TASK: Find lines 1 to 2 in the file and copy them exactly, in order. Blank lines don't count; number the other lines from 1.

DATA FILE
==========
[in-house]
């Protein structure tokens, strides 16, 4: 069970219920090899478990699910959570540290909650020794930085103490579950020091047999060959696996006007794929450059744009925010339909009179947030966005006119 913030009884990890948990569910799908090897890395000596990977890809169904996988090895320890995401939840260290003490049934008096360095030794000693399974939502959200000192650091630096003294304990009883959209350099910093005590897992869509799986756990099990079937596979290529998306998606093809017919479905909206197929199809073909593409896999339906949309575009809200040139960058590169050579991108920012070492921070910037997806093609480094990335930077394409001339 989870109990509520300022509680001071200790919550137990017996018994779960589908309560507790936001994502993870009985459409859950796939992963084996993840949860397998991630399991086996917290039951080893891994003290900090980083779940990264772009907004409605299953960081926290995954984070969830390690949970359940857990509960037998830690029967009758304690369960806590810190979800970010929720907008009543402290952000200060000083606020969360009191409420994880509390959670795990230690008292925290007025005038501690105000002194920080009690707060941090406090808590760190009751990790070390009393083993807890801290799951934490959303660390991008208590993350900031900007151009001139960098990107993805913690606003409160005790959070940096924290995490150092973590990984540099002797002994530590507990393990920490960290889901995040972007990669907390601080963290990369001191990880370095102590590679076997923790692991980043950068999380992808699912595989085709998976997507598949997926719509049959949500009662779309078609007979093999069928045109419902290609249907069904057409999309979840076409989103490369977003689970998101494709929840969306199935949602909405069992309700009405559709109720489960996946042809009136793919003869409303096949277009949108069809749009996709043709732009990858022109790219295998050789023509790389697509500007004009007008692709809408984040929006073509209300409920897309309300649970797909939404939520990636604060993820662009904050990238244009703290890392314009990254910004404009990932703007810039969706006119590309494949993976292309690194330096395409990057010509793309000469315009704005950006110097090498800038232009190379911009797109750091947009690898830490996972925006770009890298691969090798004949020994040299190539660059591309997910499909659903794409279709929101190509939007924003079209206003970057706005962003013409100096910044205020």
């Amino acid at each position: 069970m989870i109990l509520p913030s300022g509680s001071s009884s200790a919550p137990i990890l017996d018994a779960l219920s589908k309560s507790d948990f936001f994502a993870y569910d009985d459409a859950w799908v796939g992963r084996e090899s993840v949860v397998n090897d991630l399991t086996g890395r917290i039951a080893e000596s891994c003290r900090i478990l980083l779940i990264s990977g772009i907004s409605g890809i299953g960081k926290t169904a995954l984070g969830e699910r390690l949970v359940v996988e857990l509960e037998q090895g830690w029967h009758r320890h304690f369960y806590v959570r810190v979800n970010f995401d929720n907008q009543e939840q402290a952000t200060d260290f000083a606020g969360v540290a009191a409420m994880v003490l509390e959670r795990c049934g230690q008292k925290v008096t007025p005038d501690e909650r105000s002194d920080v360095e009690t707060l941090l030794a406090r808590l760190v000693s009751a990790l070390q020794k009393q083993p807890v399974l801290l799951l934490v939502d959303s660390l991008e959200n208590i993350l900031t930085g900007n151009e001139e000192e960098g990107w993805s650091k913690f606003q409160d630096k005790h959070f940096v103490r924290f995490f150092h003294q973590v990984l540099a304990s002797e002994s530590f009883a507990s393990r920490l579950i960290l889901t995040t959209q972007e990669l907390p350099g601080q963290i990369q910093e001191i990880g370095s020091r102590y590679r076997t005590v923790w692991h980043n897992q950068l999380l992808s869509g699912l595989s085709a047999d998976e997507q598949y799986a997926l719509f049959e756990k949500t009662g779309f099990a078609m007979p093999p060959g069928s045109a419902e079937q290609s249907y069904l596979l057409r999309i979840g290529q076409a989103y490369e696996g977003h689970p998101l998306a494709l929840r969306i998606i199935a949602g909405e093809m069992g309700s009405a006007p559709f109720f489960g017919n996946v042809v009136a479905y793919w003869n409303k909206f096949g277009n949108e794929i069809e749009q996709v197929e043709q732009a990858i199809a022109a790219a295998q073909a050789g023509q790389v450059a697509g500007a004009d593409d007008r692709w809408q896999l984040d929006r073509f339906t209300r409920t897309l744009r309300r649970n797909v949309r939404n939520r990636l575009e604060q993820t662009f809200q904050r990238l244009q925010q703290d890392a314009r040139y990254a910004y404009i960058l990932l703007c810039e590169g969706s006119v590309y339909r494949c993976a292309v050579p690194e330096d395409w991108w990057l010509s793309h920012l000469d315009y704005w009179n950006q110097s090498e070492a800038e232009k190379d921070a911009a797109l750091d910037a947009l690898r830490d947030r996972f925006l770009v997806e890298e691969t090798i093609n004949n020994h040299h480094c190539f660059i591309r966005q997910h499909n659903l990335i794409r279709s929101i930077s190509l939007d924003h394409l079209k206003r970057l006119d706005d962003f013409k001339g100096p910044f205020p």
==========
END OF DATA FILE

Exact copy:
[in-house]
């Protein structure tokens, strides 16, 4: 069970219920090899478990699910959570540290909650020794930085103490579950020091047999060959696996006007794929450059744009925010339909009179947030966005006119 913030009884990890948990569910799908090897890395000596990977890809169904996988090895320890995401939840260290003490049934008096360095030794000693399974939502959200000192650091630096003294304990009883959209350099910093005590897992869509799986756990099990079937596979290529998306998606093809017919479905909206197929199809073909593409896999339906949309575009809200040139960058590169050579991108920012070492921070910037997806093609480094990335930077394409001339 989870109990509520300022509680001071200790919550137990017996018994779960589908309560507790936001994502993870009985459409859950796939992963084996993840949860397998991630399991086996917290039951080893891994003290900090980083779940990264772009907004409605299953960081926290995954984070969830390690949970359940857990509960037998830690029967009758304690369960806590810190979800970010929720907008009543402290952000200060000083606020969360009191409420994880509390959670795990230690008292925290007025005038501690105000002194920080009690707060941090406090808590760190009751990790070390009393083993807890801290799951934490959303660390991008208590993350900031900007151009001139960098990107993805913690606003409160005790959070940096924290995490150092973590990984540099002797002994530590507990393990920490960290889901995040972007990669907390601080963290990369001191990880370095102590590679076997923790692991980043950068999380992808699912595989085709998976997507598949997926719509049959949500009662779309078609007979093999069928045109419902290609249907069904057409999309979840076409989103490369977003689970998101494709929840969306199935949602909405069992309700009405559709109720489960996946042809009136793919003869409303096949277009949108069809749009996709043709732009990858022109790219295998050789023509790389697509500007004009007008692709809408984040929006073509209300409920897309309300649970797909939404939520990636604060993820662009904050990238244009703290890392314009990254910004404009990932703007810039969706006119590309494949993976292309690194330096395409990057010509793309000469315009704005950006110097090498800038232009190379911009797109750091947009690898830490996972925006770009890298691969090798004949020994040299190539660059591309997910499909659903794409279709929101190509939007924003079209206003970057706005962003013409100096910044205020």